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76   Art of Travel.

required only when crashing through a bushy country, where a wagon must break down all before it : in every other case it is objectionable. It is a saving of labour to have one large wagon, rather than two small ones, because a driver and a leader are thereby spared. But if a very light wagon has to be taken, I should greatly prefer its being made on the Swiss and German fashion, with a shifting perch, as in the figure.

These are the simplest of affairs, and will split up into two carts-the pole and the fore-wheels forming one, and the perch and the hind-wheels another : now, should a great loss occur among the traveller's cattle, or should he break a wheel, or even strain an axle-tree, in a timberless country, it may be very convenient to him to abandon part of his stores, and to build up a cart for carrying on the remainder. Lady Vavasour describes one of these wagons in the following graphic manner:-"The perch is moveable, and they ' can make it any length they please ; it is of so simple a construction that every farmer can repair his own, and make anything of it. If he has a perch, a pole, and four wheels, that is enough ; with a little ingenuity, he makes it carry stones, hay, earth, or anything he wants, by putting a plank at each side. When he wants a carriage for pleasure, he fits it up for that purpose ; his moveable perch allows him to make it anything. I counted seventeen grown persons sitting side by side, looking most happy, in one of them, drawn only by a pair of small horses, and in this hilly country."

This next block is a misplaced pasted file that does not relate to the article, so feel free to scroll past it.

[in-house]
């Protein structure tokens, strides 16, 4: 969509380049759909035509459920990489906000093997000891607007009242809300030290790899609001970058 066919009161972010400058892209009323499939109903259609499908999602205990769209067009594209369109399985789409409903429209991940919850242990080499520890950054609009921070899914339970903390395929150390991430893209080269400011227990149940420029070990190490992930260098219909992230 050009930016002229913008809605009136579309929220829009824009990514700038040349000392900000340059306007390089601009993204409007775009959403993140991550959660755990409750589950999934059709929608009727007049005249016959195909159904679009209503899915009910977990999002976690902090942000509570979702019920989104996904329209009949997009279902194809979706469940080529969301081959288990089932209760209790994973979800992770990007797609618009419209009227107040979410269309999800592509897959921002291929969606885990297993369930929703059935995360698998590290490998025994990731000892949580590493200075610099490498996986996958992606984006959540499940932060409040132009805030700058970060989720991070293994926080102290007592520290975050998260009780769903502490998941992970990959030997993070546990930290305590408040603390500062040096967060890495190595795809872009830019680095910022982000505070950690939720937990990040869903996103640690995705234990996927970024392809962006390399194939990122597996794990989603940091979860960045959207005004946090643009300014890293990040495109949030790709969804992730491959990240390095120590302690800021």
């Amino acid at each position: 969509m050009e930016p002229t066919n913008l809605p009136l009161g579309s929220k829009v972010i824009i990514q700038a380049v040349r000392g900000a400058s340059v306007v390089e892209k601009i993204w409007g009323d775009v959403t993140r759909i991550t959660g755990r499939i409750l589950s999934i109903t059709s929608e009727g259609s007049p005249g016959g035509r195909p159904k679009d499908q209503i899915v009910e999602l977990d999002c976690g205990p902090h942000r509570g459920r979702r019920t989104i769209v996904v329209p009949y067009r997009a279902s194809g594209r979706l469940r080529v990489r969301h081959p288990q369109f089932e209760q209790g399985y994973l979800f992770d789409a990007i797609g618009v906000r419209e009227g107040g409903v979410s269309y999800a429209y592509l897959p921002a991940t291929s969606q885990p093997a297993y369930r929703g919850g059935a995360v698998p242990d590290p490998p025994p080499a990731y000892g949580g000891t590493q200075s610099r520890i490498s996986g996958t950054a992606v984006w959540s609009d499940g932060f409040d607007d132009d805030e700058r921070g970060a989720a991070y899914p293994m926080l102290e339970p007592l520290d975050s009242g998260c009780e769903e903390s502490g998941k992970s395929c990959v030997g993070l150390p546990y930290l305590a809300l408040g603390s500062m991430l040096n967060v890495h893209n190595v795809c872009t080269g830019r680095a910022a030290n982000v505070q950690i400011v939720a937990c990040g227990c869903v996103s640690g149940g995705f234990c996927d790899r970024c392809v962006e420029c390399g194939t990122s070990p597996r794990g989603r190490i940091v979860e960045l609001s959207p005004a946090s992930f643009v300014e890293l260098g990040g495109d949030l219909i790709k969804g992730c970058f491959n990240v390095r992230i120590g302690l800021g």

Drays.-Two-wheeled drays, and not wagons, are used very

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